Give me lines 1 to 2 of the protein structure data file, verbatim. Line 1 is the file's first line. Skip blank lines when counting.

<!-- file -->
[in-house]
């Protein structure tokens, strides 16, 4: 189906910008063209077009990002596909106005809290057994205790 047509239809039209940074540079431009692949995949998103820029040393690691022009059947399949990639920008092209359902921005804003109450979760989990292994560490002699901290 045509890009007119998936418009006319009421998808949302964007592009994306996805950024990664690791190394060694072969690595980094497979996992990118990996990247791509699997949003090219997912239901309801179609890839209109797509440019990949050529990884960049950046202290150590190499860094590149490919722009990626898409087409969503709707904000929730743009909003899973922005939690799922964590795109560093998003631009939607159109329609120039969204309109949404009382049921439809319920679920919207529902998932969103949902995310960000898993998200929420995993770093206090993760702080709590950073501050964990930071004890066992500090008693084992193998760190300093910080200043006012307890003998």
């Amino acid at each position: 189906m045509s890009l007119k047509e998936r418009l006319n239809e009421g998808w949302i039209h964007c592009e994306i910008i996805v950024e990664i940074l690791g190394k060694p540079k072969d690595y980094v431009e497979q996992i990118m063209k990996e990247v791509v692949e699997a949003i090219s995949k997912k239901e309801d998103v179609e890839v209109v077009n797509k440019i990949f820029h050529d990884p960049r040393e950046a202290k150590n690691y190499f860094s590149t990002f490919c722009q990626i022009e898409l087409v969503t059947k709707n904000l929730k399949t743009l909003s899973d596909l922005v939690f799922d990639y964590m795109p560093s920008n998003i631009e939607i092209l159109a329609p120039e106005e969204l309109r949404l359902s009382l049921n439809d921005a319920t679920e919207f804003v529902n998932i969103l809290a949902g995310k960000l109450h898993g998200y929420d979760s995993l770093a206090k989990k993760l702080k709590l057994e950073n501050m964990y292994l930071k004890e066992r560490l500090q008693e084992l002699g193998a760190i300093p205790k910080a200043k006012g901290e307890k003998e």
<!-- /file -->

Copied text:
[in-house]
């Protein structure tokens, strides 16, 4: 189906910008063209077009990002596909106005809290057994205790 047509239809039209940074540079431009692949995949998103820029040393690691022009059947399949990639920008092209359902921005804003109450979760989990292994560490002699901290 045509890009007119998936418009006319009421998808949302964007592009994306996805950024990664690791190394060694072969690595980094497979996992990118990996990247791509699997949003090219997912239901309801179609890839209109797509440019990949050529990884960049950046202290150590190499860094590149490919722009990626898409087409969503709707904000929730743009909003899973922005939690799922964590795109560093998003631009939607159109329609120039969204309109949404009382049921439809319920679920919207529902998932969103949902995310960000898993998200929420995993770093206090993760702080709590950073501050964990930071004890066992500090008693084992193998760190300093910080200043006012307890003998």